alt“It was quite a long time ago. I was in a parish and we ran a fair to raise money to send to an overseas mission. Most people in the parish took part in some way. Some donated things for sale. Others made tea and other refreshments. Everyone was involved. We all worked together and had fun. We got to know each other as a parish community. That was almost more important than the money we raised. Everyone felt like they had a contribution to make. Lots of people who were not part of the parish came. I think there was a real atmosphere of love, not just something like on a Sunday morning, but really getting to know each other.”
Synod 2006

Today more than ever we need to strengthen our faith communities because they serve as a vital source of support for Catholics.

Giving as part of a stewardship way of life refers to the Catholic approach to the gifts that God has freely given. Profound gratitude, justice and love become the fundamental motives for giving back to God. In a variety of ways, we as disciples of the Lord Jesus Christ, share our time, talent and treasure to build up the Church and make our world a better place.

“Without cost you have received; without cost you are to give.” Matthew 10:8

Reflecting on these words from Matthew’s Gospel, “Without cost you have received,” our initial reaction might be, “What do you mean without cost? I’ve worked hard for what I have!” Undoubtedly this is true. We study, advance our careers, sharpen our talents and develop our skills, perhaps at great physical and financial expense. However, Matthew’s words refer to our God-given talent, intelligence and individual opportunities − the gifts that have led us to where we are now. Accepting God’s gifts with gratitude and working hard to further develop them, begins the process of being a Christian steward.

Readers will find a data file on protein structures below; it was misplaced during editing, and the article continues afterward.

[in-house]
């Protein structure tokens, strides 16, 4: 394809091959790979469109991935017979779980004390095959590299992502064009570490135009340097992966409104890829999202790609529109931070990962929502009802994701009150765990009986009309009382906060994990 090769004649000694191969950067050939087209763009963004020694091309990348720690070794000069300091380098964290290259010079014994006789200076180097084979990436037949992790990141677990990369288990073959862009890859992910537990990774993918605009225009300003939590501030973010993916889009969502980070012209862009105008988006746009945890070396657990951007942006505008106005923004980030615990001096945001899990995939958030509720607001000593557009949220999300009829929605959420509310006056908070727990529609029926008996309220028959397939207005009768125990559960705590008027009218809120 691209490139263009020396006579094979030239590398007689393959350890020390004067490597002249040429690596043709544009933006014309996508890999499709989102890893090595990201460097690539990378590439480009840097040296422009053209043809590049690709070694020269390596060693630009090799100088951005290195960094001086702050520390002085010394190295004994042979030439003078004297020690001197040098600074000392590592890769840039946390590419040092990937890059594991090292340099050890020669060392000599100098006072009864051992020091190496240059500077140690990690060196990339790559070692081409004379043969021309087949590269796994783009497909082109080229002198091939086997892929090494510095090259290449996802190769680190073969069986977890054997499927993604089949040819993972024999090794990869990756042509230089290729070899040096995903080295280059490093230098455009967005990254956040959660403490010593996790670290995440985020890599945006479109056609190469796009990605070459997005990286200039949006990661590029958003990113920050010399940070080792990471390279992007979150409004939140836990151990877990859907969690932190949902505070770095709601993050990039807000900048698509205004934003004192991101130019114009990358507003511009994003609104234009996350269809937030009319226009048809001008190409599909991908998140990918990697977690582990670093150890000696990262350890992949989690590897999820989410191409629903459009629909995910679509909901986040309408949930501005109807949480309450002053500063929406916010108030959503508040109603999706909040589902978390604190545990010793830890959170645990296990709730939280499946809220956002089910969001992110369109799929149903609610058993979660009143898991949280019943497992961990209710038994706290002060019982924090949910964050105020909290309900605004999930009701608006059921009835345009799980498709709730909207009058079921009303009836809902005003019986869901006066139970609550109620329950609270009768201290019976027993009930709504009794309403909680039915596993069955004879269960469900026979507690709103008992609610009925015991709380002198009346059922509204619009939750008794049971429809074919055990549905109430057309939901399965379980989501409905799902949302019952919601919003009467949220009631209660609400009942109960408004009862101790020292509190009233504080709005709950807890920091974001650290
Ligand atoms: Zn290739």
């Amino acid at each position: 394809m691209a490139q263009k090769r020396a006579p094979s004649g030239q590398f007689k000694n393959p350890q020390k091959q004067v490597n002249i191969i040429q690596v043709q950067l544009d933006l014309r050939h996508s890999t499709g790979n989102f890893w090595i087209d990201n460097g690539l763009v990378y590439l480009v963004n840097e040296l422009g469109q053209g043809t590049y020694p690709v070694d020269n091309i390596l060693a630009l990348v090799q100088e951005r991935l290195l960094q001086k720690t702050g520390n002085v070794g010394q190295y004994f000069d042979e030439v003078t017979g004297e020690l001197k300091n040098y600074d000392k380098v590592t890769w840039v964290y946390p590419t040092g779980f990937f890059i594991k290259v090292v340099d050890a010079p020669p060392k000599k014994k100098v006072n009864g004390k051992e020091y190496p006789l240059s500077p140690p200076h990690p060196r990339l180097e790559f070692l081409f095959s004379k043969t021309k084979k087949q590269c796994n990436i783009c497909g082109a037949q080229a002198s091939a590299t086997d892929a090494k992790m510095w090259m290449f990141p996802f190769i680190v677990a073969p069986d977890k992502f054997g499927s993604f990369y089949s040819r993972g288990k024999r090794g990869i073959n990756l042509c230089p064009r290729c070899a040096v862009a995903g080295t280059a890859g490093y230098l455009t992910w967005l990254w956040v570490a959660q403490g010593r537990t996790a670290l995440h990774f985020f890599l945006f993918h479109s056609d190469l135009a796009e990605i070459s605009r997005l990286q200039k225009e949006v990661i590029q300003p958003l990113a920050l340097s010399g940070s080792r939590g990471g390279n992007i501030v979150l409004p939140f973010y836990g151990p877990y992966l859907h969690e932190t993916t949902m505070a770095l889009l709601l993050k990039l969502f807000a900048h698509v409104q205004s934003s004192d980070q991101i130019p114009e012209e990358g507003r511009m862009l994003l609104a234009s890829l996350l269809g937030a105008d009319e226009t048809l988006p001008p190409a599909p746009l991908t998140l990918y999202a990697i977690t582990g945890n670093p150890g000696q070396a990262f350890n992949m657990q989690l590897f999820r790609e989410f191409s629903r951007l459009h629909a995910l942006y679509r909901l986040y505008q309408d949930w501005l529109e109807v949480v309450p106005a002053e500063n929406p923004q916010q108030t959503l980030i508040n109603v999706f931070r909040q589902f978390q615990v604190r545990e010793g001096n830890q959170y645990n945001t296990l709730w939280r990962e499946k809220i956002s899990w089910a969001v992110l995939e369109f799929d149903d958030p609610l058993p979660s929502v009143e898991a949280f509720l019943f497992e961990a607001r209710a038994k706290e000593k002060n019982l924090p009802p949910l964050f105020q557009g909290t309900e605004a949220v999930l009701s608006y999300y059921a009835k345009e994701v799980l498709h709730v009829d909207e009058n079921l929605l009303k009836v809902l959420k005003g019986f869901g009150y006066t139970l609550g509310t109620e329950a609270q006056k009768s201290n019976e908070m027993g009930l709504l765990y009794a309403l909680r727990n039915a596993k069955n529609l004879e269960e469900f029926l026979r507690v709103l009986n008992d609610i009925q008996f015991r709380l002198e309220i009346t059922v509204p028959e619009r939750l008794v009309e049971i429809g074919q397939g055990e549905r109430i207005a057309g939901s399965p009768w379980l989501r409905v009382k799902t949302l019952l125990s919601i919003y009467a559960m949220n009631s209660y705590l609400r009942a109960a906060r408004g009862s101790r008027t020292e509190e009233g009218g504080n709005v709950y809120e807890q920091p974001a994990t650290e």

The final portion of the quote from Matthew’s Gospel, “without cost you are to give,” calls each of us to give glory and thanks to God through a meaningful return of our time, talent and treasure. This involves prayerful reflection, planning and making a commitment to God.

Giving a financial gift

Many archdiocesan works currently helping the needy in Christ’s name were made possible by bequests and donations.

Each of us finds different ways to make our mark on the world. One way of doing this is by making a financial gift.

The need for the material and spiritual help that the Church provides is always growing. The work of the Church in the archdiocese takes many forms including:

  • Preaching Christ’s message
  • Helping families in crisis
  • Caring for the aged
  • Supporting youth and young adults
  • Caring for children
  • Supporting Maori communities
  • Educating the clergy
  • Supporting and counselling prisoners and their families
  • Supporting the mentally and physically impaired
  • Supporting sick and retired clergy

A gift to the archdiocese is a special way of ensuring that the work of the Church continues. Depending on our situations, some gifts are large and some are small but all are vital to the work of the Church.